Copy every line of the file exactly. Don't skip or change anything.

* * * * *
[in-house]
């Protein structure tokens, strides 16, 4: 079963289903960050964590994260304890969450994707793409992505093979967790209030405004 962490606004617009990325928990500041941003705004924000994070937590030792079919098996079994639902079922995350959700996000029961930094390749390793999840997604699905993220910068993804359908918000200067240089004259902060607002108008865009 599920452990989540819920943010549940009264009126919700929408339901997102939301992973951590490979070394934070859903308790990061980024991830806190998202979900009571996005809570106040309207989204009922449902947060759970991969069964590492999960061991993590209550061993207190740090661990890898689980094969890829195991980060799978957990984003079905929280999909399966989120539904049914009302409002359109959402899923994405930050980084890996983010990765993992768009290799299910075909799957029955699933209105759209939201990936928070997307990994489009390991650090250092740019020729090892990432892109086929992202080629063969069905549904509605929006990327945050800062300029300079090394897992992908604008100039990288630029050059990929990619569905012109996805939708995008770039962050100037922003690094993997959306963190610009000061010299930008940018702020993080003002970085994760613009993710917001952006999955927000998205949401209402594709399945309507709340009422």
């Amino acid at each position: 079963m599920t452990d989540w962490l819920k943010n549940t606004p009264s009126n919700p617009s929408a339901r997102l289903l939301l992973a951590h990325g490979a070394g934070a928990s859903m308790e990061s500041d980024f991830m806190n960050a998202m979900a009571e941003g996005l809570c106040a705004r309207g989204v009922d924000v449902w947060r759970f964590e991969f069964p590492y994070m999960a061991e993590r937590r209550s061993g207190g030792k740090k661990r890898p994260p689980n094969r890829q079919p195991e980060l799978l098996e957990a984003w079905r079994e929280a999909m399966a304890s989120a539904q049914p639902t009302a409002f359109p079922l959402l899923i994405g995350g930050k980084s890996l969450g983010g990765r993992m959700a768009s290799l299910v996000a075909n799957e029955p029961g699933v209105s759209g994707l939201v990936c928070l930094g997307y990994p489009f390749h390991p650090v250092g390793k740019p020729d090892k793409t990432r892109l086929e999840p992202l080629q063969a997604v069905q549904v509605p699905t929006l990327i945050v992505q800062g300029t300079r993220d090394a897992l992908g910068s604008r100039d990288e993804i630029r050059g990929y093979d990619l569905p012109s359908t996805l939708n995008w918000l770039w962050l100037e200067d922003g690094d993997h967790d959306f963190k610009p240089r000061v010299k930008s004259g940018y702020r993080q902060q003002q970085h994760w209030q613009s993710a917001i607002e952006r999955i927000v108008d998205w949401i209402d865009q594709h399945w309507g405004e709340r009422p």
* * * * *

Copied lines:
[in-house]
């Protein structure tokens, strides 16, 4: 079963289903960050964590994260304890969450994707793409992505093979967790209030405004 962490606004617009990325928990500041941003705004924000994070937590030792079919098996079994639902079922995350959700996000029961930094390749390793999840997604699905993220910068993804359908918000200067240089004259902060607002108008865009 599920452990989540819920943010549940009264009126919700929408339901997102939301992973951590490979070394934070859903308790990061980024991830806190998202979900009571996005809570106040309207989204009922449902947060759970991969069964590492999960061991993590209550061993207190740090661990890898689980094969890829195991980060799978957990984003079905929280999909399966989120539904049914009302409002359109959402899923994405930050980084890996983010990765993992768009290799299910075909799957029955699933209105759209939201990936928070997307990994489009390991650090250092740019020729090892990432892109086929992202080629063969069905549904509605929006990327945050800062300029300079090394897992992908604008100039990288630029050059990929990619569905012109996805939708995008770039962050100037922003690094993997959306963190610009000061010299930008940018702020993080003002970085994760613009993710917001952006999955927000998205949401209402594709399945309507709340009422």
């Amino acid at each position: 079963m599920t452990d989540w962490l819920k943010n549940t606004p009264s009126n919700p617009s929408a339901r997102l289903l939301l992973a951590h990325g490979a070394g934070a928990s859903m308790e990061s500041d980024f991830m806190n960050a998202m979900a009571e941003g996005l809570c106040a705004r309207g989204v009922d924000v449902w947060r759970f964590e991969f069964p590492y994070m999960a061991e993590r937590r209550s061993g207190g030792k740090k661990r890898p994260p689980n094969r890829q079919p195991e980060l799978l098996e957990a984003w079905r079994e929280a999909m399966a304890s989120a539904q049914p639902t009302a409002f359109p079922l959402l899923i994405g995350g930050k980084s890996l969450g983010g990765r993992m959700a768009s290799l299910v996000a075909n799957e029955p029961g699933v209105s759209g994707l939201v990936c928070l930094g997307y990994p489009f390749h390991p650090v250092g390793k740019p020729d090892k793409t990432r892109l086929e999840p992202l080629q063969a997604v069905q549904v509605p699905t929006l990327i945050v992505q800062g300029t300079r993220d090394a897992l992908g910068s604008r100039d990288e993804i630029r050059g990929y093979d990619l569905p012109s359908t996805l939708n995008w918000l770039w962050l100037e200067d922003g690094d993997h967790d959306f963190k610009p240089r000061v010299k930008s004259g940018y702020r993080q902060q003002q970085h994760w209030q613009s993710a917001i607002e952006r999955i927000v108008d998205w949401i209402d865009q594709h399945w309507g405004e709340r009422p």